You can point to a lot of disappointing statistics for the Heat this season (last in free throw shooting, 28th in scoring), but there is one number more depressing than the team's 7-15 record heading into Friday night's game against the defending world champion Cleveland Cavaliers.
It’s a stat coach Erik Spoelstra knows before I can even finish asking him about it.
“1.8 or something?” he responds as I start to tell him about the eye-opening number of minutes (2) – or lack thereof – Goran Dragic, Hassan Whiteside, Tyler Johnson, Justise Winslow and Josh Richardson have played together on the floor this season.
“Obviously you would love to see that group together,” Spoelstra continues. “We've all been around long enough in this business to know it doesn't always work out as planned. But, the train keeps on going and you have an opportunity to continue to build and grow and get better as a team, and I think we have.”
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Spoelstra is never one to make excuses. It’s only a way to feed self-pity and to get a team to quit. He learned that from Pat Riley.
Nobody cares, Spoelstra says, that the lineup he planned to close games with and potentially win with has two members currently shelved in Richardson and Winslow.
So, in his eyes, why cry over it?
To Spoelstra, there’s still more than enough time to get those guys on the court together. This season is as much about the core five growing together (and finding out if Justise Winslow can shoot or Josh Richardson can be a dependable starter or Hassan Whiteside can be more than just a shot-blocker or if Tyler Johnson was worth the $50 million deal) as it is finding other pieces already on the roster that could be a part of the future.
Injuries have slowed the primary goals of development down, but it hasn’t closed the window on other good, meaningful things happening.
Wayne Ellington and James Johnson look like they fit in perfectly within the Heat’s culture and they can help be valuable rotation players. But there have been bigger developments.
“There isn't one biggest [development],” Spoelstra said when I asked him what he feels he’s learned about this team that could mean something for the future. "But [rookie] Rodney [McGruder] has stepped up and absolutely made the most of his opportunity to prove that he's ready now, not just for the future, whatever that role would be.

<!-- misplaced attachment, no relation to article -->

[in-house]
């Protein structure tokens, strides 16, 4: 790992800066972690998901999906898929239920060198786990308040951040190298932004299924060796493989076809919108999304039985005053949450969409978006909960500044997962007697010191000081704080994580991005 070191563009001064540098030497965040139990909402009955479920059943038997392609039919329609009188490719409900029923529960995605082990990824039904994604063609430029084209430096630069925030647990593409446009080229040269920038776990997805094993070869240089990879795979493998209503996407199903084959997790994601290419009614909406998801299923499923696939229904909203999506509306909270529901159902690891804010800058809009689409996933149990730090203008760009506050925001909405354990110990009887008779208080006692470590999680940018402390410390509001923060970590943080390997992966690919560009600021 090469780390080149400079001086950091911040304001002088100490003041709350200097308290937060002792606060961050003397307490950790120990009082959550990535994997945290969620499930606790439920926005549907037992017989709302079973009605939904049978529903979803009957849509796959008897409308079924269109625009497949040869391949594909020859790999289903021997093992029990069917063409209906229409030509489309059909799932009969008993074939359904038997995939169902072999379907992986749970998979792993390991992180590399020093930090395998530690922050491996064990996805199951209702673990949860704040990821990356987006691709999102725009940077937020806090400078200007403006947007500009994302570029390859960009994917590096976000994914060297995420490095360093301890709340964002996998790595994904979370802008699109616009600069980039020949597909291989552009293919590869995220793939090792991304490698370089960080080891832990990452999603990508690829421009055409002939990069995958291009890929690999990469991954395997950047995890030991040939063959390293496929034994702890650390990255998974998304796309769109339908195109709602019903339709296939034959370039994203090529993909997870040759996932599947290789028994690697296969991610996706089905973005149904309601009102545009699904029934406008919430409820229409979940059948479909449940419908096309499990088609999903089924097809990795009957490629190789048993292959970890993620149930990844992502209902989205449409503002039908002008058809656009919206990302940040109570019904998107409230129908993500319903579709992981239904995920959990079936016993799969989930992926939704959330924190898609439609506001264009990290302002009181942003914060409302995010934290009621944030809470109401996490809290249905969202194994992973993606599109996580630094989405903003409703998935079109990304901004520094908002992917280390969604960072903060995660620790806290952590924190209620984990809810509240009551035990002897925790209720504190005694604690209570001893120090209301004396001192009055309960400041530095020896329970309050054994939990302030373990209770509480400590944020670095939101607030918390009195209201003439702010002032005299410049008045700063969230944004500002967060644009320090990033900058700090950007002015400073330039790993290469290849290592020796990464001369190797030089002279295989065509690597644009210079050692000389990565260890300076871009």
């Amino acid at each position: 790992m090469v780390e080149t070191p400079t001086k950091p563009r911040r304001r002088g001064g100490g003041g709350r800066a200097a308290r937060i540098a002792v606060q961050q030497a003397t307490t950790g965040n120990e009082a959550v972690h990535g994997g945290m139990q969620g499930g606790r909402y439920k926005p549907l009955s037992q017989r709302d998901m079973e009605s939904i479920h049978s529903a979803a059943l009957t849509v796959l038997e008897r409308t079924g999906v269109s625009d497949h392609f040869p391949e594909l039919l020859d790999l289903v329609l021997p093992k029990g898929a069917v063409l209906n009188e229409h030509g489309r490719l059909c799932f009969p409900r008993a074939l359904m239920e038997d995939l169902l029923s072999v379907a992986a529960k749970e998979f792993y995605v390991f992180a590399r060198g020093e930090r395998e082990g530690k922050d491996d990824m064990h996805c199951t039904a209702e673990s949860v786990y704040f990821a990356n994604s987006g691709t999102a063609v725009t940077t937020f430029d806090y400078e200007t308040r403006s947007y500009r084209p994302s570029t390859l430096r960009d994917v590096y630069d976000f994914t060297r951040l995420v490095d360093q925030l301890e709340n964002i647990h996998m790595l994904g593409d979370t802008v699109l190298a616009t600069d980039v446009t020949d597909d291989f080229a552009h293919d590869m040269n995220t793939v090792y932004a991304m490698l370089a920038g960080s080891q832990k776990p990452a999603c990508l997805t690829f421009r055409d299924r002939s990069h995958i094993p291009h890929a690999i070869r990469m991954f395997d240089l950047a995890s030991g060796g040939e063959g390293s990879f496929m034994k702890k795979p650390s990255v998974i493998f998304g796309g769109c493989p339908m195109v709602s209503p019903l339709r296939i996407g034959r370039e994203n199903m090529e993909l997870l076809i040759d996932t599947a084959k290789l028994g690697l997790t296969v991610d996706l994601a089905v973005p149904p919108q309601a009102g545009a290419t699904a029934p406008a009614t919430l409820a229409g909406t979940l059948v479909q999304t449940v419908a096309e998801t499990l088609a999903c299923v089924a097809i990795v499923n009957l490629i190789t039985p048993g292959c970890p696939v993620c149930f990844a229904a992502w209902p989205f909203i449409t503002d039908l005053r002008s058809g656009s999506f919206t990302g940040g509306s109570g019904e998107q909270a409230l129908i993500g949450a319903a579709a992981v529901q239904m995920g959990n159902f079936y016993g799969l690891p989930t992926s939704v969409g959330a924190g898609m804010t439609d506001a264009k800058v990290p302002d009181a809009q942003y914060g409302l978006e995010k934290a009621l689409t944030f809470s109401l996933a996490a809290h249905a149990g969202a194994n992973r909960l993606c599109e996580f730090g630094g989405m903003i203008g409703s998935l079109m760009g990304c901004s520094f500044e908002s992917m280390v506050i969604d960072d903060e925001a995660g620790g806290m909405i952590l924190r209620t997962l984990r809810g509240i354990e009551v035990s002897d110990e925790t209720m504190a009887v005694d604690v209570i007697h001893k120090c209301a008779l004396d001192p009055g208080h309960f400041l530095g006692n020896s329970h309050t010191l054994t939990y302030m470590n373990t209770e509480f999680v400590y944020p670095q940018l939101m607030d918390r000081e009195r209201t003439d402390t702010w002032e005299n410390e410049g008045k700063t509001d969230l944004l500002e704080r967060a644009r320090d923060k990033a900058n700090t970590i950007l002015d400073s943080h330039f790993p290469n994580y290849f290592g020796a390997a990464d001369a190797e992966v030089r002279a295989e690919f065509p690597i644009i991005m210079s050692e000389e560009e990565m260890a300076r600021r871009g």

“We look at Rodney as a Miami Heat veteran player. He’s been in the system. You can’t discount how much time he’s been in our system with two summer leagues, a training camp and playing a full season in Sioux Falls for us. So when he came in I look at him as a veteran. I have that kind of confidence in him. And, he’s earned his opportunity right now. It’s not just because of the circumstances.”
Spoelstra said McGruder reminds him of two of Riley’s favorite scrappy players.
“In a different way he's a throwback to the Bruce Bowen’s and Dan Majerle’s especially with his toughness,” Spoelstra said. “His toughness, relentlessness, consistent competitiveness.
“He makes you have to play him. That's what you want all your players to do regardless of who is available or not. With your play and competitiveness, make the coach have to make decisions.”
Spoelstra won’t come out and say it flatly, but the way Whiteside has responded after signing a four-year, $98 million deal this summer has eased his mind some. The conversations are different between him and his star center. It’s no longer about his attitude and where his mind is. It’s deeper and more pointed toward winning, more towards what a player making the kind of money he is should be.
“I think Hassan has shouldered much more responsibility and also understanding more of everything else and how important that is to impact a win,” Spoelstra said. “It's what I've been talking about – the daily approach, consistent effort and attention to detail, his leadership, every single time and how he plays, how that can inspire his teammates. It's a much bigger responsibility than he's ever had before in his career and I've enjoyed seeing him understand that and embrace it.”
So, while the losses have piled up and Spoelstra is still waiting to put his best lineup on the floor, there has at least been some growth and a greater understanding of what the Heat has as it rebuilds toward the future.
“We see better days coming,” Spoelstra said. “We're building a foundation. We feel guys are on their way to getting back healthy. And, we like a lot of the things that are going on. For a team with this kind of record, it has an incredible cause and spirit and fight from within guys, and that's because they see the optimism of what we have.”
Richardson, who rejoined his teammates Friday in Chicago, leaving behind four injured teammates in Miami including Winslow, said he’s looking forward to when the Heat finally has a complete team and the lineup it’s always wanted to have on the floor. The run of bad luck you might remember started with him when he sprained his MCL before the preseason ever began.
When he finally did come back, it wasn’t long before Winslow (sore left wrist), Dragic (ankle, elbow) and Johnson (tooth) were all shelved with injuries.
What little time Miami’s young quartet of Winslow, Whiteside, Johnson and Richardson had together when Dragic was out was fairly productive. In 29 minutes, they combined to go plus-21 on the court. So, it gives him a sense of confidence that once all the pieces are in place, things for this team will change.
“I feel like we still have another level we can go to,” Richardson said Friday.
“I feel like we have a couple 10-game stretches where we can go 7-3, 8-2. I feel like we have a couple good runs in us. I think once everybody gets back we can give it a little push.”
It may not be enough for a playoff push in the end, but at least the kind of push you would feel better about heading into the off-season.